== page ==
At an early theatrical screening of George Lucas's THX 1138: The George Lucas Director's Cut, I watched over thirty people walk out in a confused and irritated tizzy, thinking, this is from the Star Wars guy? Well, yeah. Lucas's first feature film, from 1971, may be a naively simple variation on that other George—Orwell—but it remains a dazzling triumph of creativity and style over financial limitations.
Shot around the Bay Area at locations like the then-under-construction BART system, the Marin County Civic Center, and the Lawrence Livermore labs, THX 1138 applies a distinctive look to a fretful futuristic story devised by Lucas and scripted by Lucas and Walter Murch. Murch's sound montages are as effective here as in The Conversation. In tandem with the music by Lalo Schifrin, the photography by David Meyers and Albert Kihn, and Lucas's own editing, THX 1138 has the artful integrity and patiently confident style emblematic of the best '70s filmmaking (Lucas's buddy Francis Ford Coppola has executive-producer credit; Coppola encouraged Lucas to pursue the project).
Robert Duvall in the title role and Donald Pleasence as his wild-eyed foil SEN 5241 don't hurt. THX 1138 is a worker in an exploitative system which forbids "illegal sexual activity" and "criminal drug evasion" (sedation increases production). Lucas evinced his world's lobotomized mindset by having every performer's head shaved; sedation contrasts to madness and lonely sanity. When THX and his life-mate LUH run afoul of the system, which is micromanaged from control rooms, the chase is on as a handful of rebels go after the light at the end of the tunnel. When the futuristic "color" gives over to the escape phase of the plot, the film actually loses steam.
Ominous but often amusing, THX 1138 fills to bursting with deadpan satire. Musak underscores warnings against "Criminal drug evasion" and "illegal sexual activity." Automated confessional booths spew untimely, indefinite advice ("Could you be more...specific?"). Live humans are ear-tagged like animals or corpses. Police beatings share the airwaves with dimwitted sitcoms. Trials might as well be held in the Tower of Babel, though the phrase "Are you now or have you ever been...?" wafts sinisterly above it all. Education travels through IV tubes. A hologram who becomes human remarks, "It's a strange life."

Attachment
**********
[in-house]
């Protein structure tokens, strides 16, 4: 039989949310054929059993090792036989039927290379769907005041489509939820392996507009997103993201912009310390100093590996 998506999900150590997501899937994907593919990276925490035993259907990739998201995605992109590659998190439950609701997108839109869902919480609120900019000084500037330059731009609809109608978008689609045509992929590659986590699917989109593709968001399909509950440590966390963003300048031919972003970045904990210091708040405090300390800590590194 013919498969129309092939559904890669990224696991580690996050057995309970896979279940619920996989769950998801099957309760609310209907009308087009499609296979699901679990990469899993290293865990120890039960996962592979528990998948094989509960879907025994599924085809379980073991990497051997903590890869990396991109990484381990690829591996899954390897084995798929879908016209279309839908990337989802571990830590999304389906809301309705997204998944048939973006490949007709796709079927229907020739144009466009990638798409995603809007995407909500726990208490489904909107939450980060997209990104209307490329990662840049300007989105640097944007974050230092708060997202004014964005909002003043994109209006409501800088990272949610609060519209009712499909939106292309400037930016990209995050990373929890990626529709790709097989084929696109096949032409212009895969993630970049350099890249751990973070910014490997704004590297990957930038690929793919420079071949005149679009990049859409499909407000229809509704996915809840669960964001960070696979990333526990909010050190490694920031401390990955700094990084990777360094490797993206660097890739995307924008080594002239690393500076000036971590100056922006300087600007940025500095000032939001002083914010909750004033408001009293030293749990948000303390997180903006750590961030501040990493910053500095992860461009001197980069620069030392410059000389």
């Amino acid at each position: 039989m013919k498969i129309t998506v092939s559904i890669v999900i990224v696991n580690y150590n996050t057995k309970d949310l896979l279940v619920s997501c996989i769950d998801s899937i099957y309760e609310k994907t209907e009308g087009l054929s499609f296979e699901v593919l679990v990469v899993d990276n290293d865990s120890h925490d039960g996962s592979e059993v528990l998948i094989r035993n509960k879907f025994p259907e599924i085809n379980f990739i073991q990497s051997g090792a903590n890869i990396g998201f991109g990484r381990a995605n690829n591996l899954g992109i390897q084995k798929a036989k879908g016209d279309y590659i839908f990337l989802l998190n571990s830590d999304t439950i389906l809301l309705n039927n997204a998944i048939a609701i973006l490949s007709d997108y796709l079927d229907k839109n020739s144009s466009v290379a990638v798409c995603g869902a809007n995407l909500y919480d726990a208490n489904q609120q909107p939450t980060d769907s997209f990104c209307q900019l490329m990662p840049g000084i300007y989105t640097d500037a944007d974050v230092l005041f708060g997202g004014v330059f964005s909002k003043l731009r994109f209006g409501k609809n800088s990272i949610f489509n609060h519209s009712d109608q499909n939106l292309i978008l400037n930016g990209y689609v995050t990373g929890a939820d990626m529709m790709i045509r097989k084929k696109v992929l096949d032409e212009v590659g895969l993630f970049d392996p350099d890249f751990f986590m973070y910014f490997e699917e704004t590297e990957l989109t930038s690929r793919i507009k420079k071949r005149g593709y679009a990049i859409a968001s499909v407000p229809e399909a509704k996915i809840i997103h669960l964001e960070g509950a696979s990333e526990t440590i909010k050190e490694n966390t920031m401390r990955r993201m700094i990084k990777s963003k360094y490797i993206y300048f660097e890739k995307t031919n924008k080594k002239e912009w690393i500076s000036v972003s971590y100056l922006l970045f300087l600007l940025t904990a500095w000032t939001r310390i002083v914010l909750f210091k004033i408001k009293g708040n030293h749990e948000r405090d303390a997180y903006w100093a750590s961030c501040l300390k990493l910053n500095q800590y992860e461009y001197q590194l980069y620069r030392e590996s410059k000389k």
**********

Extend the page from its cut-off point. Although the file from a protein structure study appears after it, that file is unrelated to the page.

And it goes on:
Lucas's Things to Come is starker than any of Steve (Spielberg)'s science-fiction outings. Radicals are conditioned in a white void; officers prod with painsticks (which make proto-lightsaber sounds) while tech-support guys kibbitz pitilessly. Lucas's director's cut—following the paradigm of the Star Wars Special Editions—adds cosmetic special effects to spruce up transitions and intensify the action (the mind-lock sequence; the escape into a rush-hour crowd). At first, the low-key changes don't detract much from the elegant look; gradually, the changes become more intrusive, like the feral beasts which attack THX near the film's end.
Lucas's infectious science-fiction enthusiasm can also be undisciplined (a pre-credit snippet from the Buck Rogers serials breaks the mood before Lucas can establish it), but the basic concepts of exploitation of the masses and affectless political talk versus personal action still have allegorical kick. THX 1138 is deliberate and, in the last act, slow, but this futuristic fable has enough incisive humor and potent drama to recommend it as more than a curiosity.